The GOP’s Racial Handicap
A party precinct chair derailed new Republican efforts to attract more black support when he called black people ‘lazy’ on The Daily Show. Lloyd Green on why the GOP brand is now toxic.
Talk about political schizophrenia and stepping on your message.
The GOP has been making efforts to engage black voters. Shaquille O’Neill just came out in favor of re-electing Republican New Jersey Gov. Chris Christie. Last Monday, the Republican Party announced it had opened an African-American engagement office in North Carolina that would be “responsible for building strong and lasting relationships with black communities across North Carolina.”
But last Wednesday, Mother Jones reported that Mississippi Republican Chris McDaniel—who is challenging incumbent U.S. Senator Thad Cochran (R) and is backed by the Senate Conservatives Fund and the Club for Growth—had “addressed a neo-Confederate conference and costume ball hosted by a group that promotes the work of present-day secessionists and contends the wrong side won the ‘war of southern independence.’” And, last Wednesday night, the GOP precinct chair from Buncombe County, North Carolina, Don Yelton, appeared on The Daily Show to talk about voter ID laws and voter suppression. The now-viral clip includes Yelton admitting to being called a bigot, referring to African-Americans as lazy, and saying, “one of my best friends is black.” (Yelton has since resigned.)
Apparently, some members of the party that was once known as the Party of Lincoln can’t resist acting like the Democrats of yore, back when the Democratic Party was home to secessionist Sen. John C. Calhoun and Confederate President Jefferson Davis. Outgoing Texas governor and former Republican presidential contender Rick Perry once mused about Texas’s right to secede from the Union. Last summer, an aide to Sen. Rand Paul (R-KY), Jack Hunter, made headlines when it came to light that he was once known as the “Southern Avenger,” a radio shock jock who had made provocative comments about the Civil War and race.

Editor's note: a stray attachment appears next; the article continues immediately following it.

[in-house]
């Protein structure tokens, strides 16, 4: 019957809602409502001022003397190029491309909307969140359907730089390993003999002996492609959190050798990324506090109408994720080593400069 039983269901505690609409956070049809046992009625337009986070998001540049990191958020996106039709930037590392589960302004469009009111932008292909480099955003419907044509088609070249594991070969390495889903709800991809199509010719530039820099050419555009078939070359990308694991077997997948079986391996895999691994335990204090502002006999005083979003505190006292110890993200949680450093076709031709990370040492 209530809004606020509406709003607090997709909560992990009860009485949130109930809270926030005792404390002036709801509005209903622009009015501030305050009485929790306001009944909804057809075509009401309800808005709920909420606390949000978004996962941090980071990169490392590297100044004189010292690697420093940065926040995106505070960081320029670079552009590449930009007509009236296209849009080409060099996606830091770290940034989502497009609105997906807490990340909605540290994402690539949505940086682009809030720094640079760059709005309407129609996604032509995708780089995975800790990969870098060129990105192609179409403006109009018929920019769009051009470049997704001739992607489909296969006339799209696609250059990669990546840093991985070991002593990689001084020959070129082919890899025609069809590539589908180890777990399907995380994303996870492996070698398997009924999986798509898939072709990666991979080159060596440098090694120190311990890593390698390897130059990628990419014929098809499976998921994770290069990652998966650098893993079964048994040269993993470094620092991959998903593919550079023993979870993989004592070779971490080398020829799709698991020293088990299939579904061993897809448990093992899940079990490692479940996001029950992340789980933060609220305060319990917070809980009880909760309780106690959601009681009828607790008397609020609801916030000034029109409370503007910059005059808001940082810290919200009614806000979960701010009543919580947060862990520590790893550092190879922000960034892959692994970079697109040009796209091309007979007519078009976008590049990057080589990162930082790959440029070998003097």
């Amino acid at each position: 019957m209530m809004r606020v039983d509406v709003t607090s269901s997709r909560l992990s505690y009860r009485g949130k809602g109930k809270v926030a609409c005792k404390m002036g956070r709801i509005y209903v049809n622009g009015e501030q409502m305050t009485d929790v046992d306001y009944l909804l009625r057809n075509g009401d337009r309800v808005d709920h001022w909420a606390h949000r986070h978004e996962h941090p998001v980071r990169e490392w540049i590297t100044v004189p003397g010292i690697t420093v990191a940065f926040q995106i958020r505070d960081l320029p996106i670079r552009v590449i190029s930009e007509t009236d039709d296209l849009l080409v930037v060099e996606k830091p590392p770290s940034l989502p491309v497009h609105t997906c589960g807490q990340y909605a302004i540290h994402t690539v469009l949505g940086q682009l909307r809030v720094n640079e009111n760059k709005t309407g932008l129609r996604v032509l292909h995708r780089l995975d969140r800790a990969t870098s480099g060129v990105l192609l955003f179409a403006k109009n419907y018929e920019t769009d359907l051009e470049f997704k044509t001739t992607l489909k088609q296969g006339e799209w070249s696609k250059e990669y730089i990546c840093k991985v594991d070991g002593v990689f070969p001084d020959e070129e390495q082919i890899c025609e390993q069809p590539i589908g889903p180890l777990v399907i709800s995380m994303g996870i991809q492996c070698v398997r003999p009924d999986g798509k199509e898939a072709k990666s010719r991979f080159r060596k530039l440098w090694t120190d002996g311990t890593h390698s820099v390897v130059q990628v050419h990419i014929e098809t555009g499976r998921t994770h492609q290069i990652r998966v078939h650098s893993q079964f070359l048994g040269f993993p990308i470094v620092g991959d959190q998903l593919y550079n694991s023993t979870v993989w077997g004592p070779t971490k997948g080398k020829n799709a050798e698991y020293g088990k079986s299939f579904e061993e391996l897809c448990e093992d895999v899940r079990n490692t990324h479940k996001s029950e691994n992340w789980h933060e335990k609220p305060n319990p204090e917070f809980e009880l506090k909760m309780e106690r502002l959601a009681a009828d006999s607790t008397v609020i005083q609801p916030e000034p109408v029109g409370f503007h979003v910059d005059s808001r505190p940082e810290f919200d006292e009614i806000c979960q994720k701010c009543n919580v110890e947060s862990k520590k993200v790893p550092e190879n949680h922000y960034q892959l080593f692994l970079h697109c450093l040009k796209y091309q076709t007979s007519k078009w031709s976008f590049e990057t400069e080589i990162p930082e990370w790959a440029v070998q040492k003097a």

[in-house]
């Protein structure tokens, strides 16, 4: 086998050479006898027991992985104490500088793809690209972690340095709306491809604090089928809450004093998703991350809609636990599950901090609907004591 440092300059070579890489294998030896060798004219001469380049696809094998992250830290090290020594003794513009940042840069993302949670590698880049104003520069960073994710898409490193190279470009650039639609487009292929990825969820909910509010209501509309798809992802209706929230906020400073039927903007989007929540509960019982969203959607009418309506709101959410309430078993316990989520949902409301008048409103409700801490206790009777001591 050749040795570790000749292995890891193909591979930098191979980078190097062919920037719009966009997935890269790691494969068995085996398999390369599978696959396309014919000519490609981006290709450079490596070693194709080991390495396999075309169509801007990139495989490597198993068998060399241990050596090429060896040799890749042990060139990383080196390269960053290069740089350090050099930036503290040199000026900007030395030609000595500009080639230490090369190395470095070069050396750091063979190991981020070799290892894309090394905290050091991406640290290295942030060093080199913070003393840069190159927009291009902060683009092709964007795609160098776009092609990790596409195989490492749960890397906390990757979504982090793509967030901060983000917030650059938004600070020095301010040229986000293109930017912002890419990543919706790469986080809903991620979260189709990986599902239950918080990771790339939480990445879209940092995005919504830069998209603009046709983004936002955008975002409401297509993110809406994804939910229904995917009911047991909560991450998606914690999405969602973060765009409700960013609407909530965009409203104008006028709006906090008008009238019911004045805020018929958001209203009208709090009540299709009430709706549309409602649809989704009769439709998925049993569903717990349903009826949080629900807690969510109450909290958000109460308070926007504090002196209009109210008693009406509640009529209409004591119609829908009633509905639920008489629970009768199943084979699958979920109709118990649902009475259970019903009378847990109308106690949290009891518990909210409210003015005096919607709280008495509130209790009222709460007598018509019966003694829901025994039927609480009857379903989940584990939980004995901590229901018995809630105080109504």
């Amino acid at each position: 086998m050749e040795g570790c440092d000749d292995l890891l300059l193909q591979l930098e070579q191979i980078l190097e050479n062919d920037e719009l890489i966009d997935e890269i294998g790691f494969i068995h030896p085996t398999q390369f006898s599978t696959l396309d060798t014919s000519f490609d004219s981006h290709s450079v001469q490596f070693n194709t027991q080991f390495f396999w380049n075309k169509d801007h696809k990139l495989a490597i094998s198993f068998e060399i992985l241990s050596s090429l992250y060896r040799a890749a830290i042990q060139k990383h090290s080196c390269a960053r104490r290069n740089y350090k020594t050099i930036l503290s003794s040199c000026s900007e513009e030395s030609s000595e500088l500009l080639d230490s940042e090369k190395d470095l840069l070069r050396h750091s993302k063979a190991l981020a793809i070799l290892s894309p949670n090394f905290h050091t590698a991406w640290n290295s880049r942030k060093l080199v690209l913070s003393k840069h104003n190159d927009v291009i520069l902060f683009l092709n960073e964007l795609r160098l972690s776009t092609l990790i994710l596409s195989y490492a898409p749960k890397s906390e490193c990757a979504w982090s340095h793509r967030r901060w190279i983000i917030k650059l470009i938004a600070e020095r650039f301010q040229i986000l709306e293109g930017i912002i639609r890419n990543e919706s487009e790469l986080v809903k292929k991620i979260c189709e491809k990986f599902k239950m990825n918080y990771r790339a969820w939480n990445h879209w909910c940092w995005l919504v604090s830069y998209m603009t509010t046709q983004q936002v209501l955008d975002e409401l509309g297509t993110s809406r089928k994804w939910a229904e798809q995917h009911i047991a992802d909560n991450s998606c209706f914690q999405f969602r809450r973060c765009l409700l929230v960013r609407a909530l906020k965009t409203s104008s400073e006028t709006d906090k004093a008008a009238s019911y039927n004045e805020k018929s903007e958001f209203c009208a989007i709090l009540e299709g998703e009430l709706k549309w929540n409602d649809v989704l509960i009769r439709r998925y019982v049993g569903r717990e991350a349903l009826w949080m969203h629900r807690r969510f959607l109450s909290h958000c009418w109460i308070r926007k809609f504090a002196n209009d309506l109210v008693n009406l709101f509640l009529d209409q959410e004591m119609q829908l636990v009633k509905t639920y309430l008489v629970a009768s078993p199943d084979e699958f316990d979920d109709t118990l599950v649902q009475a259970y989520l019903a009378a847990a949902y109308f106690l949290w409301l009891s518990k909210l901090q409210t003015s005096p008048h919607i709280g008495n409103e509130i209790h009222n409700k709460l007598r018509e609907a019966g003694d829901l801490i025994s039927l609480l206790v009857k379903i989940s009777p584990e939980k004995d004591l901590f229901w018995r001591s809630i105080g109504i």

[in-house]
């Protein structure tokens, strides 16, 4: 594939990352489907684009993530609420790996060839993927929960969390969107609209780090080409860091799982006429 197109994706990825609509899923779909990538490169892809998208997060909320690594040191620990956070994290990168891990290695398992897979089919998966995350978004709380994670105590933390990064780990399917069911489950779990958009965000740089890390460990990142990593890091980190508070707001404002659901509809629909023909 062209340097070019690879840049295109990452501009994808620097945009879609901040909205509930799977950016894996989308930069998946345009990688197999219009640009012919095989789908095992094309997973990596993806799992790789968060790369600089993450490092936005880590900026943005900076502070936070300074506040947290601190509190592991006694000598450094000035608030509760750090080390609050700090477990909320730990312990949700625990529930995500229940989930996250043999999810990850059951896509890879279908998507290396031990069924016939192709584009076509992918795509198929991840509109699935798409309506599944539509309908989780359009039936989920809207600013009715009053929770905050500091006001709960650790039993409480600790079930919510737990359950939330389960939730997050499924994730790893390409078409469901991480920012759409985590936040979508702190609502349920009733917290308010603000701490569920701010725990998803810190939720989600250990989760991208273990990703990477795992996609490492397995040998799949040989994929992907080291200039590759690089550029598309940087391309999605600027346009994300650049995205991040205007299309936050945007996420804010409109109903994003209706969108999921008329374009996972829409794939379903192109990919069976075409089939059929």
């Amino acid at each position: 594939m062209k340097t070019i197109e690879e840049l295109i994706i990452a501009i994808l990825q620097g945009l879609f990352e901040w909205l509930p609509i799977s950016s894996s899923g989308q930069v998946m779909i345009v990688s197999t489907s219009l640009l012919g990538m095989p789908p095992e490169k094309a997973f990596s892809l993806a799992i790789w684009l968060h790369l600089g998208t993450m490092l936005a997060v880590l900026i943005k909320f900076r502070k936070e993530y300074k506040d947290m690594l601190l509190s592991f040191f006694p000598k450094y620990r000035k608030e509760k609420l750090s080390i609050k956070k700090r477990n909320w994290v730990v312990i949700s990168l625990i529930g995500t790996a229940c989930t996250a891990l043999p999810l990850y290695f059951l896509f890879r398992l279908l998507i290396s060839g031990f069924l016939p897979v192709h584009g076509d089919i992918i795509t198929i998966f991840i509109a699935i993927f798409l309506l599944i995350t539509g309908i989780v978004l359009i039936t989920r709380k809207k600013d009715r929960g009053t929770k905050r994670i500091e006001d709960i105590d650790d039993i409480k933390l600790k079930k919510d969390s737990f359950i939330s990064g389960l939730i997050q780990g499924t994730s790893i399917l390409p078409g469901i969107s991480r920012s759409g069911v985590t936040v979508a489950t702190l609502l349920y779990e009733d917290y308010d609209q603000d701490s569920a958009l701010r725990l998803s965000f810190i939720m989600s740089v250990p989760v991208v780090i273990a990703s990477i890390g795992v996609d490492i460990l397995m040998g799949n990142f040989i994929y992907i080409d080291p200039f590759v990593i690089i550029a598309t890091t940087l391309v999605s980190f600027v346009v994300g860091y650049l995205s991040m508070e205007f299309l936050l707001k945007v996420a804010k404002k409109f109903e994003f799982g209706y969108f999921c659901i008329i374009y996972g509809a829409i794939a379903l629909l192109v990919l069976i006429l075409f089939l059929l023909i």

America’s electoral landscape has shifted dramatically over the last quarter of a century, let alone since the Civil War. In 1988, Democrat Mike Dukakis lost to George H.W. Bush by more than 7 points in the popular vote, even though he won 40 percent of white voters. In contrast, two dozen years later, Barack Obama was reelected after winning only 39 percent of the white vote, the largest deficit of white votes of any successful Democratic candidate, as The Washington Post’s Dan Balz notes. Obama won 80 percent of the non-white vote.
The flip side to the GOP becoming ever- and over-reliant upon white votes is the Democratic Party likely becoming a majority-minority party over the next decade. According to Emory University Political Science Professor Alan Abramowitz, “between 1992 and 2012, the nonwhite share of Republican voters increased from 6% to 11% while the nonwhite share of Democratic voters increased from 21% to 45%.” Abramowitz sums it up this way: “as the nonwhite share of the American electorate has grown in recent decades, the racial divide between the Democratic and Republican electoral coalitions has steadily increased.”
To get a sense of where the parties are at on a micro-level, it pays to look at South Carolina, Calhoun’s home state. In the 2008 South Carolina Republican primary, whites were approximately 96 percent of the Republican primary vote. By 2012 that number inched up to 98 percent, as Newt Gingrich upset Mitt Romney.